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Another Proposition for trying the state in which the science of Political Economy has been placed advanced. This proposition, the effect that would accrue to a nation by the abandonment of a home production and trade, and by the adoption of a foreign trade in their place. -The school of Economical writers shown to be at variance on the solution of this problem. The solution worked by Adam Smith and M. Say, opposed by M'Culloch, Ricardo, and other writers. — The confused state in which the writers have placed the science. The cause of their weakness and failure adverted to.

It will be evident to every thoughtful and reflecting person, that of all the important propositions which the science of Social and Political Economy comprehends, there cannot be selected a proposition involving a larger amount of human interest and maintenance than the question of the real character of that production and consumption of commodities, that series of exchanges, or that commerce, which is carried on between the people of any given nation amongst themselves, or that which is commonly called home trade.

In connection, then, with this great proposition, there arises the question,-What would be the consequences to the people of any given nation of abandoning a home trade and adopting a foreign trade in its place? If men who undertake to treat of Social and Political Economy cannot attain that mastery within the field of the science, as will enable them to give a clear and intelligible solution of the great solid question so propounded, there cannot be claimed for the efforts of such men the character of science. Some other term, of far different signification than that of science, must be invented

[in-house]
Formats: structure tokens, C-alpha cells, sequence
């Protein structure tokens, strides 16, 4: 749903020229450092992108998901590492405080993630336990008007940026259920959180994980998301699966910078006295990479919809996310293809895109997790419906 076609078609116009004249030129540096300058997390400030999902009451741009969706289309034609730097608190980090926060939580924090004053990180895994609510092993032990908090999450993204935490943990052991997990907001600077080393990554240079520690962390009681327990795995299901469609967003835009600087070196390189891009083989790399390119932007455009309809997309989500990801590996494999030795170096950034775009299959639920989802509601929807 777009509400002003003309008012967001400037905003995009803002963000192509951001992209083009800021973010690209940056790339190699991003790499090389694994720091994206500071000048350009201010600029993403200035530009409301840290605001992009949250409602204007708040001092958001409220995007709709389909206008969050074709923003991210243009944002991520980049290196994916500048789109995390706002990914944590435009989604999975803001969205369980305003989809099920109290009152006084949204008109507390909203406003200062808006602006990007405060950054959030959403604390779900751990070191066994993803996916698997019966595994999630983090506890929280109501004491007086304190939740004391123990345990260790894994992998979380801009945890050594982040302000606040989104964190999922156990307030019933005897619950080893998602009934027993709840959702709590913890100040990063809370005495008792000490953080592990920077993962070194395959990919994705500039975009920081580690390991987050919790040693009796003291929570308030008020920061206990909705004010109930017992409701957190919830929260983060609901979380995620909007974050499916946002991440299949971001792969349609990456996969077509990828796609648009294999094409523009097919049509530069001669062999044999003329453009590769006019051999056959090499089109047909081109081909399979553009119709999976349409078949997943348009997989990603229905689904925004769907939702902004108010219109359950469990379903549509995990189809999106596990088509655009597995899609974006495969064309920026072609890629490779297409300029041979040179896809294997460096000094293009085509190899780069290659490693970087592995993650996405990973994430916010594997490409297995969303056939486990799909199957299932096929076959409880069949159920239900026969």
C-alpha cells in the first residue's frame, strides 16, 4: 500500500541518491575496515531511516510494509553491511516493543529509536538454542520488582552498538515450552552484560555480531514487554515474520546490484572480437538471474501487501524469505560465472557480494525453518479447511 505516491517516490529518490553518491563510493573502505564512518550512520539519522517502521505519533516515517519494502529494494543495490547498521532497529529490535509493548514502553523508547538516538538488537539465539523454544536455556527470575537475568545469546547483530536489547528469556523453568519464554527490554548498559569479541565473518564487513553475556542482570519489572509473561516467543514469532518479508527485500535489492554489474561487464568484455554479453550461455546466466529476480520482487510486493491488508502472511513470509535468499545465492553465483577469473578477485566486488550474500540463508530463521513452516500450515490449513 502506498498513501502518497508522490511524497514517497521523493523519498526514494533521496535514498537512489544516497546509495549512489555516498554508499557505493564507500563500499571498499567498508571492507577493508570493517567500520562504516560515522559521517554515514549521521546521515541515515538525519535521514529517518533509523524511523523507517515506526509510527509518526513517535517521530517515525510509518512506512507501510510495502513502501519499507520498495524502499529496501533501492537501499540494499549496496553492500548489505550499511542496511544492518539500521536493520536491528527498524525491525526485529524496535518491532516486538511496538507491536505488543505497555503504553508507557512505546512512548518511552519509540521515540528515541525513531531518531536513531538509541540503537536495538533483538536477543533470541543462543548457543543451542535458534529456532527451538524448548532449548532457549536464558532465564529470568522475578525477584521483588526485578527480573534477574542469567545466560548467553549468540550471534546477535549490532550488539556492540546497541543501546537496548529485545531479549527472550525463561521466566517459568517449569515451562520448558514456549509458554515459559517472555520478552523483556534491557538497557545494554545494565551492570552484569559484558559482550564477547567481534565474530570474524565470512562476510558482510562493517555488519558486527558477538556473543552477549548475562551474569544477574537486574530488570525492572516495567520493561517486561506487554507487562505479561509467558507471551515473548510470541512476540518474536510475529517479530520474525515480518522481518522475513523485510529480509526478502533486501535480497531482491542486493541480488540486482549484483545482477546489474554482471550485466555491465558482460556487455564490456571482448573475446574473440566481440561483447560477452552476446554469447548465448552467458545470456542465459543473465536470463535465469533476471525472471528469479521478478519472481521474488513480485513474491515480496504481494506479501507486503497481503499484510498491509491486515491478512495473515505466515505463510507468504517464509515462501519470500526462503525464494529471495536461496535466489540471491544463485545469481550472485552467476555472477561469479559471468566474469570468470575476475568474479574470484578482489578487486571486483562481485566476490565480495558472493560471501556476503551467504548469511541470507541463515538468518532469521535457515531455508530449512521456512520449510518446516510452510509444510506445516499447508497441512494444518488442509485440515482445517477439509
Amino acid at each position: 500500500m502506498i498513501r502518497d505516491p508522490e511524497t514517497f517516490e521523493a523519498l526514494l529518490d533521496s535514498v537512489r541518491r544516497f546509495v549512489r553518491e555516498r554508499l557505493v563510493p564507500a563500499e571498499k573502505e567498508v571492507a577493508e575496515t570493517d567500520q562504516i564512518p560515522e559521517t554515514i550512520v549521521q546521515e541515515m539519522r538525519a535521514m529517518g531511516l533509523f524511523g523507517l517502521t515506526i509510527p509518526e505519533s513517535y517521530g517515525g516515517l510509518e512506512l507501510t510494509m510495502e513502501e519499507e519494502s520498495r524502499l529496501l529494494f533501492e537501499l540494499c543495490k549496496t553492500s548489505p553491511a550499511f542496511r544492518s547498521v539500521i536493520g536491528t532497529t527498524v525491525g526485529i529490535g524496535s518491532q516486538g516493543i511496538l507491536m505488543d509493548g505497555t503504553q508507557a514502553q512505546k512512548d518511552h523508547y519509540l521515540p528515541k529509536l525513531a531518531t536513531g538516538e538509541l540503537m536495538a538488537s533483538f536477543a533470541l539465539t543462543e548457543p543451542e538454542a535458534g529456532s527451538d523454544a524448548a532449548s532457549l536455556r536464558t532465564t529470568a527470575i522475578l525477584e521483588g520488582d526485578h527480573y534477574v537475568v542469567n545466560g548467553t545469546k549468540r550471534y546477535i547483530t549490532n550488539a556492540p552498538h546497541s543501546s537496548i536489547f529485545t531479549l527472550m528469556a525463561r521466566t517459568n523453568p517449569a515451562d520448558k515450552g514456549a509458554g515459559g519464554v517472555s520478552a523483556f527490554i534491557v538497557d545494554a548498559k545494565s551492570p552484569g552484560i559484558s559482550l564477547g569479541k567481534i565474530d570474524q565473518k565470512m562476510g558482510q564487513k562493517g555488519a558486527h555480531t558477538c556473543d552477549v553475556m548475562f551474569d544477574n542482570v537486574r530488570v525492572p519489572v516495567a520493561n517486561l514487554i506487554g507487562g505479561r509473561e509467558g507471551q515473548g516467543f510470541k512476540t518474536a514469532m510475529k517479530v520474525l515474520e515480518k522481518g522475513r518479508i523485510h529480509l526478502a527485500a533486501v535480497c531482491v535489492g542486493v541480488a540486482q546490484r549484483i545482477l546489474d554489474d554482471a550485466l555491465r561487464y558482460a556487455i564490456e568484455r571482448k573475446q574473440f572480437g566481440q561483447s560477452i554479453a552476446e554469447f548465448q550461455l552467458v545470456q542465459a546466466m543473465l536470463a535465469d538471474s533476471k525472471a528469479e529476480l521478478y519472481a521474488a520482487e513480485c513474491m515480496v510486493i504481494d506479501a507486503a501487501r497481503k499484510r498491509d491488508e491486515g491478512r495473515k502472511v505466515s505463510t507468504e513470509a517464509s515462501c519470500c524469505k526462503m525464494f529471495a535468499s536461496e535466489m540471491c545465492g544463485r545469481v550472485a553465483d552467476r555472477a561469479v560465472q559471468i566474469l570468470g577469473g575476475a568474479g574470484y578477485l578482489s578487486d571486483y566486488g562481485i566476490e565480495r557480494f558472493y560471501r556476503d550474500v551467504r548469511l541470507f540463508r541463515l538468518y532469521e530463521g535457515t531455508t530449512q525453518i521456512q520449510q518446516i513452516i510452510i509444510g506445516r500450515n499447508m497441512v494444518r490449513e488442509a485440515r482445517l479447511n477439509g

and applied to their efforts. I have now to show that the whole of the modern school of writers on Political Economy are, unhappily, in the predicament of inability just alluded to.

To prove the allegation here made, I propound the following question as one by which the quality of the efforts of the school of writers is to be tried: -What would be the consequences to the people of any nation of abandoning a given home trade and adopting a foreign trade in its place? Now this question, a question so often mooted and discussed before the people of the different civilised nations of the world, has been raised fully and substantively within the field of those scientific efforts which have been made by the school of economists. That, therefore, which has to be sought after and ascertained is, How have the schoolmen treated this question, disposed of this question, given that solution which shall entitle them to receive the confidence of the world, and to be ranked as good and faithful servants in the noble field of science? The answer to this question, derived of course from the evidence and conclusion supplied by themselves, is, indeed, a most unhappy one.